Environment Waikato is strongly supporting the continued use of 1080 in a submission to New Zealand’s Environmental Risk Management Authority (ERMA).
ERMA is currently conducting a reassessment to look at the risks, costs and benefits associated with the use of the pesticide.
Occurring in nature as the plant toxin fluoroacetate, 1080 is found in South America, South Africa some 40 species of plants in Australia. Thought to have evolved as a deterrent to browsing animals, it is biodegradable and does not accumulate in the environment.
Environment Waikato has considerable involvement with animal pest management through its Regional Pest Management Strategy and its vector management contract with the Animal Health Board.
Environment Waikato biosecurity group manager John Simmons said the ongoing availability of 1080 was critical to New Zealand’s future biosecurity and biodiversity targets.
“As a toxin available for aerial use, 1080 is without peer. With the sophistication of application technology employed by the leading exponents of aerial control in New Zealand, it is a superb toxin able to be used in a variety of formulations and bait types to deliver specialised results.
“When it comes to aerial application in steep, rugged bush country there are no alternatives and this is the primary reason the continued use of 1080 is so vital to the pest management industry. Within the Waikato it is estimated some 400,000 hectares would not receive adequate pest control if 1080 was not available. It would be impossible to achieve low possum numbers in the Hauhungaroa, Kaimanawa, Rangitoto, Hakarimata and Herangi Ranges, or on Mt Pihanga and Mt Tauhara without it.”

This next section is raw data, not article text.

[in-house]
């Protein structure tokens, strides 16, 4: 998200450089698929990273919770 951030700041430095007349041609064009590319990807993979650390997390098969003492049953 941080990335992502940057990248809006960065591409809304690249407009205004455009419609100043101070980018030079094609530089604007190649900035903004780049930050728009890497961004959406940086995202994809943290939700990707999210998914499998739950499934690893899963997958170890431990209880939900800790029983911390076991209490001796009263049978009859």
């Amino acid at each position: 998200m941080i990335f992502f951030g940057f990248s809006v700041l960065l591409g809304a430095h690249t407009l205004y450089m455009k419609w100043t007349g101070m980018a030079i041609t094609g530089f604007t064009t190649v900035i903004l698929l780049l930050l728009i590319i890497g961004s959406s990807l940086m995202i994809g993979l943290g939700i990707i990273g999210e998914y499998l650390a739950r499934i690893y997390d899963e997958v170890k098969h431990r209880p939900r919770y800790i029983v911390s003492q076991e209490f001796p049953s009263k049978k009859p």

Mr Simmons said1080 use offered “tremendous benefits to the rural community and to the New Zealand public generally in terms of ecological enhancement”.
“The future of many threatened New Zealand native birds like the kiwi, kokako, kereru and kaka rests with our ability to provide them with protection from introduced predators. Currently 1080 is the most cost effective toxin to provide that protection.”
While communities had often raised concerns over 1080 contamination of water supplies, Mr Simmons said research and water sampling over the past 15 years had shown the risk of long term, low level exposure to 1080 through water supply contamination was “not in the realms of possibility”.
The impact of 1080 on feral deer populations had been mitigated to some extent by the development and use of deer repellent baits, which had satisfied some opposition to the use of 1080 from recreational hunters.
Mr Simmons said 1080 would be essential in achieving the targets set out in Environment Waikato’s Regional Pest Management Strategy, a five-year plan due to be released in March.